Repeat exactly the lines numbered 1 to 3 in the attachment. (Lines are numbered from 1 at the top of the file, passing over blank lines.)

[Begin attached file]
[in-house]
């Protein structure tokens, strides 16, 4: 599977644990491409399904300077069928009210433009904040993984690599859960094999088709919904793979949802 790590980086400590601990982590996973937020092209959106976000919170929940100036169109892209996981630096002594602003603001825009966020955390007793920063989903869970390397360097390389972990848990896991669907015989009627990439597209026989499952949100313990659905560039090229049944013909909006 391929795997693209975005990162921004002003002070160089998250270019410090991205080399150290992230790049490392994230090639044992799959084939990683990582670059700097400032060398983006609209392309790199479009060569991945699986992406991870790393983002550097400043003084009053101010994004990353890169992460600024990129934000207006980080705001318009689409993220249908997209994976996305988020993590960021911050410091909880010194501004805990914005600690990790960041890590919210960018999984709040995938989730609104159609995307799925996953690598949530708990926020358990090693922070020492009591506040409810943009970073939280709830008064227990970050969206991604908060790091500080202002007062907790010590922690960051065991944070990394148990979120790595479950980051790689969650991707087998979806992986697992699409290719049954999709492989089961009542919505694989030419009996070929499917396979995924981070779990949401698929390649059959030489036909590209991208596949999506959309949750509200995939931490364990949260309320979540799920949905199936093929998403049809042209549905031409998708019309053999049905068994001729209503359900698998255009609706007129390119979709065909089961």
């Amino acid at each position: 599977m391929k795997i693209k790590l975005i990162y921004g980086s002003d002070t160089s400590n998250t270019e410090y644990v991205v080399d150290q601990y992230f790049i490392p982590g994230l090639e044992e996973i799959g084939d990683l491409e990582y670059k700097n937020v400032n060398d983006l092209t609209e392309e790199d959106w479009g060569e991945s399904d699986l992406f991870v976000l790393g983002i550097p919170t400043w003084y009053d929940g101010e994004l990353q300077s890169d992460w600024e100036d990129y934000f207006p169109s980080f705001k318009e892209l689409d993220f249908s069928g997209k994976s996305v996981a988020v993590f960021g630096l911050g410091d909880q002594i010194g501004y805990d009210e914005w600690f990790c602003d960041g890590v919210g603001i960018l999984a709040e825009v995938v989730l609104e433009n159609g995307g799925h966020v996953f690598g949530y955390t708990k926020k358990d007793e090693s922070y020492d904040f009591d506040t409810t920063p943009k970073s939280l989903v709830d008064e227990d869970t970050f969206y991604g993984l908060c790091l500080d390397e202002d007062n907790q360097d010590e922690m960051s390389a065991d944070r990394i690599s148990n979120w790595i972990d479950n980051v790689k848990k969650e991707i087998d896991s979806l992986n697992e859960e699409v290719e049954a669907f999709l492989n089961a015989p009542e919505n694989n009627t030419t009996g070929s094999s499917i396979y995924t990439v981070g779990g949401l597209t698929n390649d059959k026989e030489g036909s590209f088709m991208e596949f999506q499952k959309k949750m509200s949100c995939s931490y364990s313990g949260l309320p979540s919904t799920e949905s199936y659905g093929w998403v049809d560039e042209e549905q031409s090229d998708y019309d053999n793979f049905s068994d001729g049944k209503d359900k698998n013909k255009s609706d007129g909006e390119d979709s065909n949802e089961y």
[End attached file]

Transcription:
[in-house]
């Protein structure tokens, strides 16, 4: 599977644990491409399904300077069928009210433009904040993984690599859960094999088709919904793979949802 790590980086400590601990982590996973937020092209959106976000919170929940100036169109892209996981630096002594602003603001825009966020955390007793920063989903869970390397360097390389972990848990896991669907015989009627990439597209026989499952949100313990659905560039090229049944013909909006 391929795997693209975005990162921004002003002070160089998250270019410090991205080399150290992230790049490392994230090639044992799959084939990683990582670059700097400032060398983006609209392309790199479009060569991945699986992406991870790393983002550097400043003084009053101010994004990353890169992460600024990129934000207006980080705001318009689409993220249908997209994976996305988020993590960021911050410091909880010194501004805990914005600690990790960041890590919210960018999984709040995938989730609104159609995307799925996953690598949530708990926020358990090693922070020492009591506040409810943009970073939280709830008064227990970050969206991604908060790091500080202002007062907790010590922690960051065991944070990394148990979120790595479950980051790689969650991707087998979806992986697992699409290719049954999709492989089961009542919505694989030419009996070929499917396979995924981070779990949401698929390649059959030489036909590209991208596949999506959309949750509200995939931490364990949260309320979540799920949905199936093929998403049809042209549905031409998708019309053999049905068994001729209503359900698998255009609706007129390119979709065909089961």
């Amino acid at each position: 599977m391929k795997i693209k790590l975005i990162y921004g980086s002003d002070t160089s400590n998250t270019e410090y644990v991205v080399d150290q601990y992230f790049i490392p982590g994230l090639e044992e996973i799959g084939d990683l491409e990582y670059k700097n937020v400032n060398d983006l092209t609209e392309e790199d959106w479009g060569e991945s399904d699986l992406f991870v976000l790393g983002i550097p919170t400043w003084y009053d929940g101010e994004l990353q300077s890169d992460w600024e100036d990129y934000f207006p169109s980080f705001k318009e892209l689409d993220f249908s069928g997209k994976s996305v996981a988020v993590f960021g630096l911050g410091d909880q002594i010194g501004y805990d009210e914005w600690f990790c602003d960041g890590v919210g603001i960018l999984a709040e825009v995938v989730l609104e433009n159609g995307g799925h966020v996953f690598g949530y955390t708990k926020k358990d007793e090693s922070y020492d904040f009591d506040t409810t920063p943009k970073s939280l989903v709830d008064e227990d869970t970050f969206y991604g993984l908060c790091l500080d390397e202002d007062n907790q360097d010590e922690m960051s390389a065991d944070r990394i690599s148990n979120w790595i972990d479950n980051v790689k848990k969650e991707i087998d896991s979806l992986n697992e859960e699409v290719e049954a669907f999709l492989n089961a015989p009542e919505n694989n009627t030419t009996g070929s094999s499917i396979y995924t990439v981070g779990g949401l597209t698929n390649d059959k026989e030489g036909s590209f088709m991208e596949f999506q499952k959309k949750m509200s949100c995939s931490y364990s313990g949260l309320p979540s919904t799920e949905s199936y659905g093929w998403v049809d560039e042209e549905q031409s090229d998708y019309d053999n793979f049905s068994d001729g049944k209503d359900k698998n013909k255009s609706d007129g909006e390119d979709s065909n949802e089961y």